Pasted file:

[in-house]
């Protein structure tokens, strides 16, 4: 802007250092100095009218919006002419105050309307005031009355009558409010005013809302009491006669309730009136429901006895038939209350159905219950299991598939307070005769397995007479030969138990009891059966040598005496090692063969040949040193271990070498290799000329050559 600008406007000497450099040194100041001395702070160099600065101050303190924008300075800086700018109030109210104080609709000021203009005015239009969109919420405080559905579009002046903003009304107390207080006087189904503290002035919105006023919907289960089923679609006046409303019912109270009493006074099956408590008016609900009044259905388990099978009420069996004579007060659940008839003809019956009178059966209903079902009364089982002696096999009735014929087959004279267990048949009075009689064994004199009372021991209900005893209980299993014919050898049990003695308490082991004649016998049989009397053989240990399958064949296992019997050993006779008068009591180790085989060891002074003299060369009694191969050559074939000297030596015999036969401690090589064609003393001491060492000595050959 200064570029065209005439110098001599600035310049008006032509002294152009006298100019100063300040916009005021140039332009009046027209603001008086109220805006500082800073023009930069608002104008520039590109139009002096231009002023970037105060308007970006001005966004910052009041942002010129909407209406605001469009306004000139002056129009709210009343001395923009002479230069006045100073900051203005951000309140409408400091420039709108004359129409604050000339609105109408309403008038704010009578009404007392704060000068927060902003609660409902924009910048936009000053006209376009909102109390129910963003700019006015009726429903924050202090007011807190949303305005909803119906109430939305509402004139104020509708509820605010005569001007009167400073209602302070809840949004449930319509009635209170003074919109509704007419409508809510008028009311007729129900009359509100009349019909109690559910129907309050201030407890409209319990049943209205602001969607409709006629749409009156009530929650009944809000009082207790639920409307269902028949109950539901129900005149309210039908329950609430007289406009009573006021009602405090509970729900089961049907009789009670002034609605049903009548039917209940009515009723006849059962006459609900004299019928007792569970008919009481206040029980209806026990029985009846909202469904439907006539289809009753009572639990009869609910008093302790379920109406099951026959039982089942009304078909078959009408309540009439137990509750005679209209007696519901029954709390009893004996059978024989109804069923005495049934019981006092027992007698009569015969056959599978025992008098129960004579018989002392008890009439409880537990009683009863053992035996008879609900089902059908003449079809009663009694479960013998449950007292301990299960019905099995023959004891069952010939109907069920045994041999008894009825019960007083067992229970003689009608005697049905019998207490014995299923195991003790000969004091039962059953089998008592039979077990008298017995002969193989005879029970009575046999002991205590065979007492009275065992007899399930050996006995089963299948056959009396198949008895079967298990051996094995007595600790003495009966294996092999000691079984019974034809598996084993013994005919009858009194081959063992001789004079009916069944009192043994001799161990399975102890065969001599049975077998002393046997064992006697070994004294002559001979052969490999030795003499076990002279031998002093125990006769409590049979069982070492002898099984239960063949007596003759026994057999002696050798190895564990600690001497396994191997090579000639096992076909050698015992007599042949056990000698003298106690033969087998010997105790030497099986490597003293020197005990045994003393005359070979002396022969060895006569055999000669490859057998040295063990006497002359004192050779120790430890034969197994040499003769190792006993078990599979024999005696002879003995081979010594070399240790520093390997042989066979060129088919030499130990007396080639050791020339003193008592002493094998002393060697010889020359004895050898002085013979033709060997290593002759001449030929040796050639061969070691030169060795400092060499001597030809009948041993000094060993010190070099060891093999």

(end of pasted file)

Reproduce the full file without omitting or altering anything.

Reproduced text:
[in-house]
């Protein structure tokens, strides 16, 4: 802007250092100095009218919006002419105050309307005031009355009558409010005013809302009491006669309730009136429901006895038939209350159905219950299991598939307070005769397995007479030969138990009891059966040598005496090692063969040949040193271990070498290799000329050559 600008406007000497450099040194100041001395702070160099600065101050303190924008300075800086700018109030109210104080609709000021203009005015239009969109919420405080559905579009002046903003009304107390207080006087189904503290002035919105006023919907289960089923679609006046409303019912109270009493006074099956408590008016609900009044259905388990099978009420069996004579007060659940008839003809019956009178059966209903079902009364089982002696096999009735014929087959004279267990048949009075009689064994004199009372021991209900005893209980299993014919050898049990003695308490082991004649016998049989009397053989240990399958064949296992019997050993006779008068009591180790085989060891002074003299060369009694191969050559074939000297030596015999036969401690090589064609003393001491060492000595050959 200064570029065209005439110098001599600035310049008006032509002294152009006298100019100063300040916009005021140039332009009046027209603001008086109220805006500082800073023009930069608002104008520039590109139009002096231009002023970037105060308007970006001005966004910052009041942002010129909407209406605001469009306004000139002056129009709210009343001395923009002479230069006045100073900051203005951000309140409408400091420039709108004359129409604050000339609105109408309403008038704010009578009404007392704060000068927060902003609660409902924009910048936009000053006209376009909102109390129910963003700019006015009726429903924050202090007011807190949303305005909803119906109430939305509402004139104020509708509820605010005569001007009167400073209602302070809840949004449930319509009635209170003074919109509704007419409508809510008028009311007729129900009359509100009349019909109690559910129907309050201030407890409209319990049943209205602001969607409709006629749409009156009530929650009944809000009082207790639920409307269902028949109950539901129900005149309210039908329950609430007289406009009573006021009602405090509970729900089961049907009789009670002034609605049903009548039917209940009515009723006849059962006459609900004299019928007792569970008919009481206040029980209806026990029985009846909202469904439907006539289809009753009572639990009869609910008093302790379920109406099951026959039982089942009304078909078959009408309540009439137990509750005679209209007696519901029954709390009893004996059978024989109804069923005495049934019981006092027992007698009569015969056959599978025992008098129960004579018989002392008890009439409880537990009683009863053992035996008879609900089902059908003449079809009663009694479960013998449950007292301990299960019905099995023959004891069952010939109907069920045994041999008894009825019960007083067992229970003689009608005697049905019998207490014995299923195991003790000969004091039962059953089998008592039979077990008298017995002969193989005879029970009575046999002991205590065979007492009275065992007899399930050996006995089963299948056959009396198949008895079967298990051996094995007595600790003495009966294996092999000691079984019974034809598996084993013994005919009858009194081959063992001789004079009916069944009192043994001799161990399975102890065969001599049975077998002393046997064992006697070994004294002559001979052969490999030795003499076990002279031998002093125990006769409590049979069982070492002898099984239960063949007596003759026994057999002696050798190895564990600690001497396994191997090579000639096992076909050698015992007599042949056990000698003298106690033969087998010997105790030497099986490597003293020197005990045994003393005359070979002396022969060895006569055999000669490859057998040295063990006497002359004192050779120790430890034969197994040499003769190792006993078990599979024999005696002879003995081979010594070399240790520093390997042989066979060129088919030499130990007396080639050791020339003193008592002493094998002393060697010889020359004895050898002085013979033709060997290593002759001449030929040796050639061969070691030169060795400092060499001597030809009948041993000094060993010190070099060891093999």